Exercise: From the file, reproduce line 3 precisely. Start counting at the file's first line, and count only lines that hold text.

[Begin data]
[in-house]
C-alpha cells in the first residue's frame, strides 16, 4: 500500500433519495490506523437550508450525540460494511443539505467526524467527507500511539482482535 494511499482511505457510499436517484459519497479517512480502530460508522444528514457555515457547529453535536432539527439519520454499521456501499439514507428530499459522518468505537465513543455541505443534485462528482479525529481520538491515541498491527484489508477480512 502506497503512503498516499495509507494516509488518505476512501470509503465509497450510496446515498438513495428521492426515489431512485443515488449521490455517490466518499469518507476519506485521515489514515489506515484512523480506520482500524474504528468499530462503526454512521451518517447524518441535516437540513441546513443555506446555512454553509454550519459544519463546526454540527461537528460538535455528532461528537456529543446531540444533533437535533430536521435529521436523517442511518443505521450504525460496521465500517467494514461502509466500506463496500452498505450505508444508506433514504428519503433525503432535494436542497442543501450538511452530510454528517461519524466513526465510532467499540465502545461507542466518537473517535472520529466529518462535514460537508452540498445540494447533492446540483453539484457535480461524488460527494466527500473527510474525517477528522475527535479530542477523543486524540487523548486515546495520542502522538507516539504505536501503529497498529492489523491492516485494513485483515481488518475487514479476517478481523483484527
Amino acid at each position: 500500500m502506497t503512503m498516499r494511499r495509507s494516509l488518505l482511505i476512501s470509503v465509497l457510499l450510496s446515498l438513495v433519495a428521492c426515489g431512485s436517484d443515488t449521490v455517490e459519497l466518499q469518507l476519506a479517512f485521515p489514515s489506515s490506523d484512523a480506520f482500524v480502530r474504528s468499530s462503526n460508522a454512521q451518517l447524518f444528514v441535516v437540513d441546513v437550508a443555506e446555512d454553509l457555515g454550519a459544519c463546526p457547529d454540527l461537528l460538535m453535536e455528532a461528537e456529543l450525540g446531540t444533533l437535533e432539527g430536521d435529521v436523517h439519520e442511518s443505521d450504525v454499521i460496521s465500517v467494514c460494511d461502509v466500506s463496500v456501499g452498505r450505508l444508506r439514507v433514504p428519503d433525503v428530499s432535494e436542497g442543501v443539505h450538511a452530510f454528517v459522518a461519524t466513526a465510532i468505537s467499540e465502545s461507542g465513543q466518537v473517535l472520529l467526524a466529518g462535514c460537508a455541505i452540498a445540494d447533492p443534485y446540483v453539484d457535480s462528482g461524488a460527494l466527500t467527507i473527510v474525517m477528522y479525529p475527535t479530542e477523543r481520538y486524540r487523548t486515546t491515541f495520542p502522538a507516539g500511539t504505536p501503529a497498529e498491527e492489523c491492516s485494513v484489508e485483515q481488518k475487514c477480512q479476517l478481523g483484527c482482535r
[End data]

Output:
Amino acid at each position: 500500500m502506497t503512503m498516499r494511499r495509507s494516509l488518505l482511505i476512501s470509503v465509497l457510499l450510496s446515498l438513495v433519495a428521492c426515489g431512485s436517484d443515488t449521490v455517490e459519497l466518499q469518507l476519506a479517512f485521515p489514515s489506515s490506523d484512523a480506520f482500524v480502530r474504528s468499530s462503526n460508522a454512521q451518517l447524518f444528514v441535516v437540513d441546513v437550508a443555506e446555512d454553509l457555515g454550519a459544519c463546526p457547529d454540527l461537528l460538535m453535536e455528532a461528537e456529543l450525540g446531540t444533533l437535533e432539527g430536521d435529521v436523517h439519520e442511518s443505521d450504525v454499521i460496521s465500517v467494514c460494511d461502509v466500506s463496500v456501499g452498505r450505508l444508506r439514507v433514504p428519503d433525503v428530499s432535494e436542497g442543501v443539505h450538511a452530510f454528517v459522518a461519524t466513526a465510532i468505537s467499540e465502545s461507542g465513543q466518537v473517535l472520529l467526524a466529518g462535514c460537508a455541505i452540498a445540494d447533492p443534485y446540483v453539484d457535480s462528482g461524488a460527494l466527500t467527507i473527510v474525517m477528522y479525529p475527535t479530542e477523543r481520538y486524540r487523548t486515546t491515541f495520542p502522538a507516539g500511539t504505536p501503529a497498529e498491527e492489523c491492516s485494513v484489508e485483515q481488518k475487514c477480512q479476517l478481523g483484527c482482535r